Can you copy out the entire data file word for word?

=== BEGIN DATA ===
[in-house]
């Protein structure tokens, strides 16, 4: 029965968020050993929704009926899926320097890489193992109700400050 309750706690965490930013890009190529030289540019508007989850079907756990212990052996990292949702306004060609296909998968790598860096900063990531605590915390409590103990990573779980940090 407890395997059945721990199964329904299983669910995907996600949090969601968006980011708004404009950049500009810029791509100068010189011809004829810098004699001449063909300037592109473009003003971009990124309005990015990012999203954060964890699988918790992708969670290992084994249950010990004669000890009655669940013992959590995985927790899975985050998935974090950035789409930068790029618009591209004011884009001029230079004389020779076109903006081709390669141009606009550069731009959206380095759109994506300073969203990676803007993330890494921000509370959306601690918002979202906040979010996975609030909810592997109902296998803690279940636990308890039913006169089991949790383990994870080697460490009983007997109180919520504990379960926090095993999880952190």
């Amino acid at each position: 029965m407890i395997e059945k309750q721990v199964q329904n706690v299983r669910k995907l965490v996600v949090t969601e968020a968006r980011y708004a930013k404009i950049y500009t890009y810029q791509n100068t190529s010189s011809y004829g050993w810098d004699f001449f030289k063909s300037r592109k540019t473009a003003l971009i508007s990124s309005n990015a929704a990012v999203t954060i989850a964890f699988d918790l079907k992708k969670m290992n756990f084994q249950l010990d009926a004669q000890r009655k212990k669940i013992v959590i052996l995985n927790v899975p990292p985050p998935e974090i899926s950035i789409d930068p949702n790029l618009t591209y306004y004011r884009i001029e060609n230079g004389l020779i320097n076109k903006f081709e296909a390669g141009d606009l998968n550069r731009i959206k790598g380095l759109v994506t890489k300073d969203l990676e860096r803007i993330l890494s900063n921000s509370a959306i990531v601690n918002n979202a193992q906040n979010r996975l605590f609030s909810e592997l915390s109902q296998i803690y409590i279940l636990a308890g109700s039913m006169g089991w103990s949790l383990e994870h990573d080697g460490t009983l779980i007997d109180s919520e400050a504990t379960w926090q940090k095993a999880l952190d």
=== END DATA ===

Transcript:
[in-house]
């Protein structure tokens, strides 16, 4: 029965968020050993929704009926899926320097890489193992109700400050 309750706690965490930013890009190529030289540019508007989850079907756990212990052996990292949702306004060609296909998968790598860096900063990531605590915390409590103990990573779980940090 407890395997059945721990199964329904299983669910995907996600949090969601968006980011708004404009950049500009810029791509100068010189011809004829810098004699001449063909300037592109473009003003971009990124309005990015990012999203954060964890699988918790992708969670290992084994249950010990004669000890009655669940013992959590995985927790899975985050998935974090950035789409930068790029618009591209004011884009001029230079004389020779076109903006081709390669141009606009550069731009959206380095759109994506300073969203990676803007993330890494921000509370959306601690918002979202906040979010996975609030909810592997109902296998803690279940636990308890039913006169089991949790383990994870080697460490009983007997109180919520504990379960926090095993999880952190």
């Amino acid at each position: 029965m407890i395997e059945k309750q721990v199964q329904n706690v299983r669910k995907l965490v996600v949090t969601e968020a968006r980011y708004a930013k404009i950049y500009t890009y810029q791509n100068t190529s010189s011809y004829g050993w810098d004699f001449f030289k063909s300037r592109k540019t473009a003003l971009i508007s990124s309005n990015a929704a990012v999203t954060i989850a964890f699988d918790l079907k992708k969670m290992n756990f084994q249950l010990d009926a004669q000890r009655k212990k669940i013992v959590i052996l995985n927790v899975p990292p985050p998935e974090i899926s950035i789409d930068p949702n790029l618009t591209y306004y004011r884009i001029e060609n230079g004389l020779i320097n076109k903006f081709e296909a390669g141009d606009l998968n550069r731009i959206k790598g380095l759109v994506t890489k300073d969203l990676e860096r803007i993330l890494s900063n921000s509370a959306i990531v601690n918002n979202a193992q906040n979010r996975l605590f609030s909810e592997l915390s109902q296998i803690y409590i279940l636990a308890g109700s039913m006169g089991w103990s949790l383990e994870h990573d080697g460490t009983l779980i007997d109180s919520e400050a504990t379960w926090q940090k095993a999880l952190d």